The Birth of a Nation, based on Thomas Dixon's 1905 novel The Clansman, was a similar combination of historical event and high romance: young lovers born to two prominent families, the northern Stonemans and the southern Camerons, are divided by the Civil War and the inequities of Reconstruction. The romances are handled with great delicacy, and the historical events—among them the assassination of Abraham Lincoln—are powerfully staged. But Griffith's Reconstruction is less history than historiography, a nightmare world in which northern carpetbaggers and animalistic blacks conspire to crush the southern white man. Wounded in battle, the dashing Ben Cameron returns to the family seat in South Carolina, where blacks stuff the ballot boxes at election time and elect their own people to the legislature (at their desks, they kick off their shoes, break open the liquor, and eat fried chicken). Incensed, Ben forms the Knights of the Ku Klux Klan, who ride to the rescue of the American way. The Birth of a Nation was immediately condemned by the NAACP and other liberal voices, but in the south it helped revive the Klan, which used the movie as a recruitment tool into the 1970s.
More ignorant than malicious, Griffith was stunned by the criticism and spent the rest of his life backpedaling from the inherent racism of his masterpiece. America, made nine years later, must have seemed to him like a less controversial route to the same cinematic payoff. The Daughters of the American Revolution had been lobbying for a picture about the founding fathers, and Will Hays, head of the Motion Picture Producers and Distributors of America, seized on the idea as a way to clean up Hollywood's image after a slew of recent scandals. Approached by Hays, Griffith considered making a movie about Nathan Hale, the American spy who was hanged by the British, then settled on Robert W. Chambers's historical novel The Reckoning, which centered on a real-life figure, Captain Walter Butler. An Indian agent of King George III in upstate New York, Butler commanded the Cherry Valley massacre in November 1778, in which British loyalists and Iroquois warriors killed some 32 settlers, mostly women and children. For the role of Butler, Griffith turned to the commanding, 46-year-old Lionel Barrymore, who'd first worked for him as an extra in 1911. Barrymore makes a classic Griffith villain—fierce, intelligent, and brutal.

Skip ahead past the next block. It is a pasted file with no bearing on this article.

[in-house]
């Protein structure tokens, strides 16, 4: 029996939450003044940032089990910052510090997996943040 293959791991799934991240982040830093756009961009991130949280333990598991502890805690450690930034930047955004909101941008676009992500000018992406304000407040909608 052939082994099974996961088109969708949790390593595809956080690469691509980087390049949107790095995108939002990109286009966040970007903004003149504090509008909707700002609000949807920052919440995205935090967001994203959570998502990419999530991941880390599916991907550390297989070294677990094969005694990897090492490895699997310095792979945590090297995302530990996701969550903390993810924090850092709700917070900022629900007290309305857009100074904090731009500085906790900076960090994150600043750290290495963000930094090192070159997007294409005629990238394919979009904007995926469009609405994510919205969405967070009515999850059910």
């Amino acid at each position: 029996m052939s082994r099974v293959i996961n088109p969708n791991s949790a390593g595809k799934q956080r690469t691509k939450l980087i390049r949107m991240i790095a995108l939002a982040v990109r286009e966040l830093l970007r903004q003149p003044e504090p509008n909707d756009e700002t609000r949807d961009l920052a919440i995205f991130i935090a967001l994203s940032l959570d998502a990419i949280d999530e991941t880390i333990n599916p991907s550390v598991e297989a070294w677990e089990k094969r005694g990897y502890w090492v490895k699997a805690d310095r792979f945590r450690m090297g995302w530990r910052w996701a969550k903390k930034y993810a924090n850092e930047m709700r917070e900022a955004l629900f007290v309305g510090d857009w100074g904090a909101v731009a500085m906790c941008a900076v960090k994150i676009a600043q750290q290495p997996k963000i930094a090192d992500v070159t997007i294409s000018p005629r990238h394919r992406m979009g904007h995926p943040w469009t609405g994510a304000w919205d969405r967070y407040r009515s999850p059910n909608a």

To this material Griffith attached a class-conflicted romance similar to the one from his old play. Nancy Montague, daughter of a prominent Virginia family, is promised to the nefarious Captain Butler, but she pines truly for Nathan Holden, a daring express rider and secret revolutionary in Lexington, Massachusetts. (Soulful Neil Hamilton, who played Nathan, had already appeared in one Griffith drama, The White Rose, and would permanently enter the pop-culture firmament in 1966 as the police commissioner on the campy Batman TV series.) The character of Nathan allowed Griffith to pull in all manner of historical events, as the intrepid rider races off on one desperate mission after another. In fact, America often plays like the revolution's greatest hits: William Pitt defending the colonies in the court of King George III, Sam Adams and John Hancock conspiring with the Sons of Liberty, Paul Revere setting off on his midnight ride, British and American forces clashing at Lexington and Concord, the founders signing the Declaration of Independence in Philadelphia, General Washington praying for his troops at Valley Forge.
From the beginning Griffith seems to be looking over his shoulder at The Birth of a Nation, explaining in a title that "the story of the sacrifice made for freedom in the American Revolution is that of a civil war between two groups of English people; one group, the Americans, being merely Englishmen who settled on the American continent." After the controversy that swirled around the earlier film, he must have relished the chance to wrap himself in the flag, and he spared no expense in making America, seeking out historic locations and meticulously re-creating battles between British redcoats and American soldiers. But in fact, this war was much different from the one where Roaring Jake Griffith had found glory, and his son was too many generations removed from the conflict to invest it with anything like the malign passion he'd brought to the Civil War and Reconstruction in The Birth of a Nation. With his mastery of the motion picture, D.W. Griffith found a sword far mightier than his father's, and to this day we live with its double-edged blade.